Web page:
By Nicholas Jones
The first sign of Andrew Neilson’s cancer was when a bump on his neck “popped” out one workday afternoon.
“It wasn’t there at lunchtime, and by the time I was home at 5pm it had popped up,” the 46-year-old recalled.
Three weeks later the Palmerston North sales rep saw his GP. An ultrasound in mid-January was followed by a fine-needle biopsy that came back clear.
It was only after another biopsy intended to rule out lymphoma that the carcinoma was detected. The neck cancer was secondary – the disease had first developed at the base of Neilson’s tongue.
The treatment offered under the public system was rounds of both chemotherapy and radiation.
Neilson heard surgery could be done in Auckland and, through his private health insurance with Southern Cross, had a chunk – “about half a golf ball” removed by a robot, controlled by a surgeon.
Search for “transoral robotic surgery” on YouTube and clips show a robot expertly slicing and peeling the skin from a grape, and then stitching it back on.
“Basically the surgeon sits at a console and the robot has a camera and two arms about the size of a chopstick,” Neilson said.
“And at the end of those arms they’ve got the pinchers, the scissors … so they can perform the surgery in a really small space.”
Neilson’s cancer was linked to the human papillomaviruses (HPV), as are other head and neck cancers.
HPV is extremely common and most sexually active adults are infected with HPV at some time in their lives.
In New Zealand, the Gardasil HPV vaccination is free for young people aged 9 to 26, and normally administered through school-based programmes.
It targets the types of HPV responsible for about 90 per cent of cervical and other HP-related cancers, and 90 per cent of genital warts.
Today is World Head & Neck Cancer Day.
Kiwi survivors including Neilson – who, after radiation, has been told there’s a 98 per cent chance he’s cured – are urging young people to get vaccinated.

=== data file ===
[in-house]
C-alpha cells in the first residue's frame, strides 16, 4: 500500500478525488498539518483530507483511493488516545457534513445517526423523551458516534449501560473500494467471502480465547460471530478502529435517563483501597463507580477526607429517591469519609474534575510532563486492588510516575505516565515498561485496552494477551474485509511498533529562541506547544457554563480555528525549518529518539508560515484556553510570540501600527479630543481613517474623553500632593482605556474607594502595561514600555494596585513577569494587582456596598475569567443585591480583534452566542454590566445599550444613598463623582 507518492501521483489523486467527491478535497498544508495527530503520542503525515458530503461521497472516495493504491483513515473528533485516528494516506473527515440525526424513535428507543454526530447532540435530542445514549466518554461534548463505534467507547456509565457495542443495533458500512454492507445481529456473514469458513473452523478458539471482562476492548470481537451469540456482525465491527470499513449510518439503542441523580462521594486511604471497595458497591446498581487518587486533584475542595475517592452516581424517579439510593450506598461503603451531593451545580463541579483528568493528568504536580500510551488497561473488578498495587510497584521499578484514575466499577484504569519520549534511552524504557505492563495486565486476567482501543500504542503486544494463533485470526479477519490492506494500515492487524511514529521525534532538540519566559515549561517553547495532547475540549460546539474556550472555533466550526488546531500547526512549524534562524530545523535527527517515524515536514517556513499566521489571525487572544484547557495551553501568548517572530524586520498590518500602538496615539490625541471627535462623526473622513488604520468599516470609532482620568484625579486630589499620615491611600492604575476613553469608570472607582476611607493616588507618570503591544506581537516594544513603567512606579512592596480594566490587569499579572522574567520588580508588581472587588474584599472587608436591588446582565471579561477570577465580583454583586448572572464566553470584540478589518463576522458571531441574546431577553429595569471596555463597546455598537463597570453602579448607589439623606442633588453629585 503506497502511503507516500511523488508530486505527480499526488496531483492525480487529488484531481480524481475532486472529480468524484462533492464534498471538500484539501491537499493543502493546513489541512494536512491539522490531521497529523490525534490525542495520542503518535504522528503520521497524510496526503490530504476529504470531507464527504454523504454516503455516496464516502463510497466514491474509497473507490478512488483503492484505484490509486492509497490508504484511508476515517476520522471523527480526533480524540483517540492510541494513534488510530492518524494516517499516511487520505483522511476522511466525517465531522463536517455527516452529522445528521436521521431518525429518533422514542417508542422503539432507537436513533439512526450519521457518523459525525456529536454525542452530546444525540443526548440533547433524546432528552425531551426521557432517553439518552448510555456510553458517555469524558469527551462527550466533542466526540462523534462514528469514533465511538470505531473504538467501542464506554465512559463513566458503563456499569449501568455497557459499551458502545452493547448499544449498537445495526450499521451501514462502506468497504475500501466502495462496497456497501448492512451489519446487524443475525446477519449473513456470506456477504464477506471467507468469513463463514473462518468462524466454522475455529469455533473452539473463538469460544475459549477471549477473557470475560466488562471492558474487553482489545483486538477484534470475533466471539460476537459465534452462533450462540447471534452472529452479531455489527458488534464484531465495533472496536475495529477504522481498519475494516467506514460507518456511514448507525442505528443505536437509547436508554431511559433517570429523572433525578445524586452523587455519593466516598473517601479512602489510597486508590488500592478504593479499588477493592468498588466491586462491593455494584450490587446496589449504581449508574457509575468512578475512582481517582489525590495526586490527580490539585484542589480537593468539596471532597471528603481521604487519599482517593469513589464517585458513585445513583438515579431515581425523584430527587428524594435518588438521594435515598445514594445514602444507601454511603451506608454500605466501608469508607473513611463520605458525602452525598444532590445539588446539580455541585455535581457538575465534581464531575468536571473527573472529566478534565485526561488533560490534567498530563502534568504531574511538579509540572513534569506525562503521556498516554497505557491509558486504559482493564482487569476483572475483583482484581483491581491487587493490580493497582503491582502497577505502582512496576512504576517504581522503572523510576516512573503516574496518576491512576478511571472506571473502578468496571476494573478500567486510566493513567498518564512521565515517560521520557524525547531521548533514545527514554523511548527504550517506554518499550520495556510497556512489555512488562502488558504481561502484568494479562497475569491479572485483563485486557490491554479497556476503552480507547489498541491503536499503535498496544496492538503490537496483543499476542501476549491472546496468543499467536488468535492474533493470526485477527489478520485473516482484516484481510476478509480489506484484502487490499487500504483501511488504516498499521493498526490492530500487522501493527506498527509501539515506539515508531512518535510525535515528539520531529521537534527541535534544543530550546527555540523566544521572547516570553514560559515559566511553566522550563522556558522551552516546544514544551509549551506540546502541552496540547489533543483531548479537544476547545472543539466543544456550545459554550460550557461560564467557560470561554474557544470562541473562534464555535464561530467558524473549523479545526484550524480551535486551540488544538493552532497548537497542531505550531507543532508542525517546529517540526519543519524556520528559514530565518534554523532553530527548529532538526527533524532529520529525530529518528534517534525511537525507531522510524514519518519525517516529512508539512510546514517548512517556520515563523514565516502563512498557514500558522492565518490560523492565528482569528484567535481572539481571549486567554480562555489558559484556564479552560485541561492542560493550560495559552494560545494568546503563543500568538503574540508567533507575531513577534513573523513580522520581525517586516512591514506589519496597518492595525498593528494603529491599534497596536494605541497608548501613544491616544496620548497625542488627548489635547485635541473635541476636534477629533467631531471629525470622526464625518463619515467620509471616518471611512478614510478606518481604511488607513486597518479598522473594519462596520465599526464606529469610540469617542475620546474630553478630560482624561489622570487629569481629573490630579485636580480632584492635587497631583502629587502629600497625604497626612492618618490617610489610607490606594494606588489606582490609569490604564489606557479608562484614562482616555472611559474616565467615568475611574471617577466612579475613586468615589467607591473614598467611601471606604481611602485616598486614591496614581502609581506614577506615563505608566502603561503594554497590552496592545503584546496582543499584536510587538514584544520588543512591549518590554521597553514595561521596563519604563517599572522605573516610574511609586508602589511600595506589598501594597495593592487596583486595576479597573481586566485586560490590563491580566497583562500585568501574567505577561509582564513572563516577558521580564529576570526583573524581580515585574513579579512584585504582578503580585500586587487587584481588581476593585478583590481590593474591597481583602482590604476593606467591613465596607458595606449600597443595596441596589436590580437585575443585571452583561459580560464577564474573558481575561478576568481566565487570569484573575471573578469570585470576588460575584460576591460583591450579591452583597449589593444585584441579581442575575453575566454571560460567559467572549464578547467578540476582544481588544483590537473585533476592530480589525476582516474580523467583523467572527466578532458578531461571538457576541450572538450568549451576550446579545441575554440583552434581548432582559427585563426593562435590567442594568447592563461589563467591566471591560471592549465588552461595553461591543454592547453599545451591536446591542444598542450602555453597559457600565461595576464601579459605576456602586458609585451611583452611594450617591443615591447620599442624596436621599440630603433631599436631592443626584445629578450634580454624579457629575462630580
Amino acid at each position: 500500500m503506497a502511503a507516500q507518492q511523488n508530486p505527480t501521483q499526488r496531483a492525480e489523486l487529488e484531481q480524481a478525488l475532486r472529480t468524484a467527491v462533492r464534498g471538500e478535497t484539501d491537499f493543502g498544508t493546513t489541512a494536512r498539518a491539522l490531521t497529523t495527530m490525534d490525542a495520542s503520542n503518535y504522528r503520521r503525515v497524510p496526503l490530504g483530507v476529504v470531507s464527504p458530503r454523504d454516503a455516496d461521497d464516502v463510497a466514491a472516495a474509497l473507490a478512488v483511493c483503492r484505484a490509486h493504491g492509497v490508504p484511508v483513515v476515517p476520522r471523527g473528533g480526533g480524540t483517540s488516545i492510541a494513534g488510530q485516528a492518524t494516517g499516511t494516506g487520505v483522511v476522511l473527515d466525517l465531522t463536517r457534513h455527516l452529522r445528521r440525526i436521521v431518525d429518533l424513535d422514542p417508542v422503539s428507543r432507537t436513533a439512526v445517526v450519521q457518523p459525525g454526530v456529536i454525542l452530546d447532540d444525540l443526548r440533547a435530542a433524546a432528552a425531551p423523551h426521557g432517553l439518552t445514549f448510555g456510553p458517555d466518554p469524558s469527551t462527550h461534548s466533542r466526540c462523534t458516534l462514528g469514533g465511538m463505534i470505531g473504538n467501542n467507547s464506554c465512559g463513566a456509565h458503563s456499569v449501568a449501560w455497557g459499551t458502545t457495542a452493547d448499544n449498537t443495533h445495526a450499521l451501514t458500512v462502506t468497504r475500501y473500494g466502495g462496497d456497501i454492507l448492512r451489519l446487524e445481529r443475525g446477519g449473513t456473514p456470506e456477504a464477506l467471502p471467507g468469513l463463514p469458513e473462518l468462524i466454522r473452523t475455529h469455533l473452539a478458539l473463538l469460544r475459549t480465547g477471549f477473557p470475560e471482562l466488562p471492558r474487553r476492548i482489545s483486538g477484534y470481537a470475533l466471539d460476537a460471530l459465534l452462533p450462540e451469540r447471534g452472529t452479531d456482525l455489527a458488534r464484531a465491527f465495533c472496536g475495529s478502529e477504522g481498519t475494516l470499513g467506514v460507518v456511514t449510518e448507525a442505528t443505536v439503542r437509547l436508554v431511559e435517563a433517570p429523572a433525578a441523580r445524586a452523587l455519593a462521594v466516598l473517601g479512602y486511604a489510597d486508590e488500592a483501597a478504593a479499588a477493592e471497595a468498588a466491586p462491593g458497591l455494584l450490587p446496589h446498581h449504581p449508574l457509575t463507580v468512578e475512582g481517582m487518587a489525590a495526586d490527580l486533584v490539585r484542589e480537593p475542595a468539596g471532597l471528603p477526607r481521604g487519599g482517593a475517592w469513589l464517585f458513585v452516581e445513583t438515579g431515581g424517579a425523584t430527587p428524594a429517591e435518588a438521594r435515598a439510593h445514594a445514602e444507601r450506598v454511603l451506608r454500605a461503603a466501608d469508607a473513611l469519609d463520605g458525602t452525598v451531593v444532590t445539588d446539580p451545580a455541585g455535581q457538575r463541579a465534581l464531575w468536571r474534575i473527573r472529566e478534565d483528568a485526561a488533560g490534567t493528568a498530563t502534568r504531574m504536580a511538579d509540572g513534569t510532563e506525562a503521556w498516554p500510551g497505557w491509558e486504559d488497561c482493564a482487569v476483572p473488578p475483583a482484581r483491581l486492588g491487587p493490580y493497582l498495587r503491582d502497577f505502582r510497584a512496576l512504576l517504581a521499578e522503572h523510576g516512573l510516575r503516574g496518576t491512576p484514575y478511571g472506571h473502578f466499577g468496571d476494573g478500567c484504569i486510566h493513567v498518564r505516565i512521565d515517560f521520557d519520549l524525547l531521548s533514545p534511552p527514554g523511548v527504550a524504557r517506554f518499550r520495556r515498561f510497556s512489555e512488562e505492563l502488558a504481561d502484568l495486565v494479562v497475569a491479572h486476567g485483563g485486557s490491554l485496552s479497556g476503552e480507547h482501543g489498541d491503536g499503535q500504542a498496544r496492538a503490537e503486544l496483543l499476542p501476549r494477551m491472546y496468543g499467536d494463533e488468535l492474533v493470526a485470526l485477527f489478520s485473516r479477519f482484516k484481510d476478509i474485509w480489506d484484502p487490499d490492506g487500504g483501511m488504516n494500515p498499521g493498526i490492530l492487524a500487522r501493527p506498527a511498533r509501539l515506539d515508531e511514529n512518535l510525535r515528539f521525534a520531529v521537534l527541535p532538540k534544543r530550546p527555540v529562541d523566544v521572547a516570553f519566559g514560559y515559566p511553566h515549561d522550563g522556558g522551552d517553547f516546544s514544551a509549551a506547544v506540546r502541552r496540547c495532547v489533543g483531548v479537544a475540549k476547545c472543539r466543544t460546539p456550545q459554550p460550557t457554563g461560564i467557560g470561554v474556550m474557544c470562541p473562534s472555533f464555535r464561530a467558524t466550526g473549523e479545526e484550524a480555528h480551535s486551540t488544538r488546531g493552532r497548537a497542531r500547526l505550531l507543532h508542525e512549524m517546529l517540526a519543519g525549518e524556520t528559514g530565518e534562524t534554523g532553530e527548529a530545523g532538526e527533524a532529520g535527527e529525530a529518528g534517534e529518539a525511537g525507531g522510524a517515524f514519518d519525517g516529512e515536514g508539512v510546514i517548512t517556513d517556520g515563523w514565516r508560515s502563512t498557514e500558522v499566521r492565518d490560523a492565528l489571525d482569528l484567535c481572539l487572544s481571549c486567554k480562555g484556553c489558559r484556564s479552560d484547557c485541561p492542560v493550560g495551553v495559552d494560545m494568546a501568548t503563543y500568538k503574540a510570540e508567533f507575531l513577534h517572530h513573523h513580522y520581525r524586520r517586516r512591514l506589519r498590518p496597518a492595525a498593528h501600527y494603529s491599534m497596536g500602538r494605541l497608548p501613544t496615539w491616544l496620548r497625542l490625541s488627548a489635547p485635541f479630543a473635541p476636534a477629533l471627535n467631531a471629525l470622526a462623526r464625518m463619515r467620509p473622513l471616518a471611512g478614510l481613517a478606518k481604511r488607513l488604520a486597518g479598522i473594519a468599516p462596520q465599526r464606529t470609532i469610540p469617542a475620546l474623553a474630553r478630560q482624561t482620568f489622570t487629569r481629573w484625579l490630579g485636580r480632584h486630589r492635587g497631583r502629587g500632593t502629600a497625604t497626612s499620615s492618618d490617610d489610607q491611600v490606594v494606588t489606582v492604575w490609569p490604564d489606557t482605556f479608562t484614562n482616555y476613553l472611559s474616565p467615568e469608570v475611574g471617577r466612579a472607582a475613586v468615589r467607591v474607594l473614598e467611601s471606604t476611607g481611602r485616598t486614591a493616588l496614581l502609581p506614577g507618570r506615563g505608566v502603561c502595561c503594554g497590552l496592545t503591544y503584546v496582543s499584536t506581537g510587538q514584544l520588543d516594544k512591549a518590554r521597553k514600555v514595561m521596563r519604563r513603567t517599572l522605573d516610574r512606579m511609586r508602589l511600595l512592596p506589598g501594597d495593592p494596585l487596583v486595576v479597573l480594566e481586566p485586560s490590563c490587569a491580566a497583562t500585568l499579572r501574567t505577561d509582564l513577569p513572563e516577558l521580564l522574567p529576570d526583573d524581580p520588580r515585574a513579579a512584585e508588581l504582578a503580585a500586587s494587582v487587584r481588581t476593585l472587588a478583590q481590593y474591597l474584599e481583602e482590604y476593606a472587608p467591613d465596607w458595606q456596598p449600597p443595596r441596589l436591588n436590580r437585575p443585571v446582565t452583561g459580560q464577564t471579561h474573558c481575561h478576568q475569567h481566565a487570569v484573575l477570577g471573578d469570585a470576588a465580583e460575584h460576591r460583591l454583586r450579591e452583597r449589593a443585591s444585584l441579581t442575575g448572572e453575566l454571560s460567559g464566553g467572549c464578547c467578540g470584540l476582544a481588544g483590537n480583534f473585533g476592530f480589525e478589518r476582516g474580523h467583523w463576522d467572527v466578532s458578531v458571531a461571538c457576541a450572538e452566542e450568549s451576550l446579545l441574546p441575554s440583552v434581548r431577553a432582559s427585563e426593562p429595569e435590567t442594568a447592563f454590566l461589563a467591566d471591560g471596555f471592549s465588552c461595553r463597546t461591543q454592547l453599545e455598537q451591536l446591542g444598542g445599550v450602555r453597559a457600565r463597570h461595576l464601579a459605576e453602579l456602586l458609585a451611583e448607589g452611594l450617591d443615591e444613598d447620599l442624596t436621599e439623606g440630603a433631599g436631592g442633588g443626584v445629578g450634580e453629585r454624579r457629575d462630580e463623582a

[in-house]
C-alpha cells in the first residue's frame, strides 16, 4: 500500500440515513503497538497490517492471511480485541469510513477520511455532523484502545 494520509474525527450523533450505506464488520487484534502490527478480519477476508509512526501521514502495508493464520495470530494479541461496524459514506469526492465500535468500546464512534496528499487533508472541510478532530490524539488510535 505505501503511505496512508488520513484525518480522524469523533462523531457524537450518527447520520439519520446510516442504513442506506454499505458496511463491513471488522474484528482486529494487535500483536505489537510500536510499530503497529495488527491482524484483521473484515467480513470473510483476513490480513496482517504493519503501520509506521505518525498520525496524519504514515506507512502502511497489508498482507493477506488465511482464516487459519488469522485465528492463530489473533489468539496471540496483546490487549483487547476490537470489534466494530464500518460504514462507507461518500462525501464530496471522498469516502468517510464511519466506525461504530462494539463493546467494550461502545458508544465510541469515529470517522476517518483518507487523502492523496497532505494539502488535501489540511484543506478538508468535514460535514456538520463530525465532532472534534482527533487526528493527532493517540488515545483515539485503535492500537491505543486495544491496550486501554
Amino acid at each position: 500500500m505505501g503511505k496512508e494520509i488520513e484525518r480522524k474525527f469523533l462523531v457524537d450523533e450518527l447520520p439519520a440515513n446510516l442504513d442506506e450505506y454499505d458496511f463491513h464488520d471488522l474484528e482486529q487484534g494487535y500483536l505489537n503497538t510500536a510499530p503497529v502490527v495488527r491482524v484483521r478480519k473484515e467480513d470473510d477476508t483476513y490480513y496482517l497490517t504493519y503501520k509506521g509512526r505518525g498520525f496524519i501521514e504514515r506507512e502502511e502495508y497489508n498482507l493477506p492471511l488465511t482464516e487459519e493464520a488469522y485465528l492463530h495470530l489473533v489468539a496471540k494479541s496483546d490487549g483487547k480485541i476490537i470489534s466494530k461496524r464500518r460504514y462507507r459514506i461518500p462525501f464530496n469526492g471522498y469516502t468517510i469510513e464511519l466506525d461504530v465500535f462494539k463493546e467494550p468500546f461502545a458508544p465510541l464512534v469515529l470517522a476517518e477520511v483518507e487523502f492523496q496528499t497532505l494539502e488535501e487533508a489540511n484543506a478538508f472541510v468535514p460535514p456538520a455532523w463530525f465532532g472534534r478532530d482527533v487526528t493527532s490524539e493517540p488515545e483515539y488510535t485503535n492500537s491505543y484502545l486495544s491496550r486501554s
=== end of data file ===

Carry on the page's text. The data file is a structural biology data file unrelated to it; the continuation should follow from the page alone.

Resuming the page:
Those efforts have been overseen by the Head & Neck Cancer Support Network, a patient and survivors’ group that works with DHBs and health professionals to improve care.
Neilson signed the permission form for his 12-year-old son’s vaccination the day before learning he had the cancer the same jab protects against. His message to other parents and young people: “just get the jab”.
“It’s not a pleasant cancer to go through. Post-surgery is incredibly painful. There is nothing pleasant about radiation, least of all when you’re getting it on the back of the throat … I had a very easy ride relative to a lot of people.”
Dr David Grayson, clinical director of ear, nose and throat surgery at Waitemata DHB, said in the past throat cancer was normally seen in older people, including those who smoke or drank heavily.
However, in recent years there had been a huge increase in the number of young people – those in their late 30s or 40s – with throat cancer, with a good number linked to HPV.
The reasons were complex and not entirely clear, Grayson said, but it was a “no brainer” to have young people vaccinated against HPV.
“If you don’t vaccinate then you are really exposing yourself to that risk of developing cancer. And the treatments for it are pretty horrific. For something that is completely preventable, it just makes such sense to have it.”